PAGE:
Migrants despite the floodwaters

The River Severn continues to rise: at Haw Bridge this morning it was beginning to overtop its banks, causing increased flooding of the meadows along the River Chelt, which is also high and swollen.  As a result water levels at the Coombe Hill and Ashleworth Ham GWT reserves are rising sharply.  At Coombe Hill, the Grundon Hide was just about accessible this morning, water not quite overtopping wellingtons, but it was harder getting out again.  Robinson Crusoe syndrome?

High water levels at Coombe Hill are disastrous for breeding waders, but often brilliant for migrants.  The two Lapwings with chicks still have a full complement: female B (hatched 16 April) still has three chicks, female E (hatched last Friday) still has four tinies; but they are limited to a small and diminishing patch of grassland between the scrape and the willows, which will get smaller and smaller as waters rise.  Will they survive?

The main feature of the morning however was a massive passage of swifts, swallows and terns.  At least a thousand or more Swallows, a couple of hundred each of Sand and House Martin, maybe 30-40 Swifts, moving through to the north east in a constant stream, stopping to feed over the water en route.  Two Common Terns (which have in the past nested in the area) appeared early on, feeding over the water, perching on fence posts to preen and rest.  Then between 09h45 and 11h15, there was a movement of Arctic Terns, very similar to Common Terns and probably the longest bird migrant in the world (they winter in the Antarctic and breed as far north as Finland).  Four flocks, each of 30-40 (a total of 150 birds), not stopping for a second, powered past to the northeast, clearly birds which had come up the estuary and were taking the overland route to The Wash.  A phenomenon often suspected in the past, but rarely observed, and certainly not in such numbers so far inland.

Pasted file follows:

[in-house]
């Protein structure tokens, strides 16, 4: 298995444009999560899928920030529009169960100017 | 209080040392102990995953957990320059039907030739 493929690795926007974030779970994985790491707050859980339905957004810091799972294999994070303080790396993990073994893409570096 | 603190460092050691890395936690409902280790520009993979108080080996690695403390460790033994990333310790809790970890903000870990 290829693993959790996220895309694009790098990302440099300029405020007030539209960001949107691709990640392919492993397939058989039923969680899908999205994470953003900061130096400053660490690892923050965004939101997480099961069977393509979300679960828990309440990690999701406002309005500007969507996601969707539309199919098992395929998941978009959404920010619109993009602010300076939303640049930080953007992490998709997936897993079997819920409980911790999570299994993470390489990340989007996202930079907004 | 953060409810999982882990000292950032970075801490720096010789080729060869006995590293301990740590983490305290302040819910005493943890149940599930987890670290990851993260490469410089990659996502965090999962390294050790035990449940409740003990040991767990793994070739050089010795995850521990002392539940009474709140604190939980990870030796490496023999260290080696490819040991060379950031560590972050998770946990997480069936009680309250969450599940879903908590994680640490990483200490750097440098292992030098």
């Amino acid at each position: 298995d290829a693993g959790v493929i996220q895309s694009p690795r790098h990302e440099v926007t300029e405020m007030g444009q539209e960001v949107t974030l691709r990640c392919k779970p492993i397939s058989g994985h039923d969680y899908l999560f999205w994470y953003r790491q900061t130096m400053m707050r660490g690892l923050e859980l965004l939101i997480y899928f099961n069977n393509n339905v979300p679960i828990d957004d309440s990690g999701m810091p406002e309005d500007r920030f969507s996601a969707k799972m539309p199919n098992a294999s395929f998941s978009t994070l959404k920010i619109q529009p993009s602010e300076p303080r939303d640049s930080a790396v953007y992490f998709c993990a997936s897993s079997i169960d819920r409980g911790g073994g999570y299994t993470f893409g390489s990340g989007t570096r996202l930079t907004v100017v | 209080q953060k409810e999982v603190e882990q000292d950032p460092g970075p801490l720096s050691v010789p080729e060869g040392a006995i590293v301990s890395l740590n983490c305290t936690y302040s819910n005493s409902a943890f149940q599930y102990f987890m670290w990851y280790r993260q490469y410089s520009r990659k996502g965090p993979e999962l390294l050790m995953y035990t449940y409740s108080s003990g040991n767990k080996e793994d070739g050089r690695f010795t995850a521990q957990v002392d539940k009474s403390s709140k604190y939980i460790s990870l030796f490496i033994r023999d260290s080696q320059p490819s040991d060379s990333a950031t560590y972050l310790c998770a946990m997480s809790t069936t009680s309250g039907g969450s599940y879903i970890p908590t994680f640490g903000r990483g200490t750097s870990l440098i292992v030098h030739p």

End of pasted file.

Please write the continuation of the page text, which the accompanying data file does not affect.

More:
A variety of other passing migrants too: four excited, calling Black-tailed Godwits, at least nine Whimbrel, one Common Sandpiper, one Snipe; one Wheatear, and five Yellow Wagtails.   Plus sundry songbirds along the canal towpath: a Cuckoo, Sedge Warblers, Lesser Whitethroats, a Redstart.

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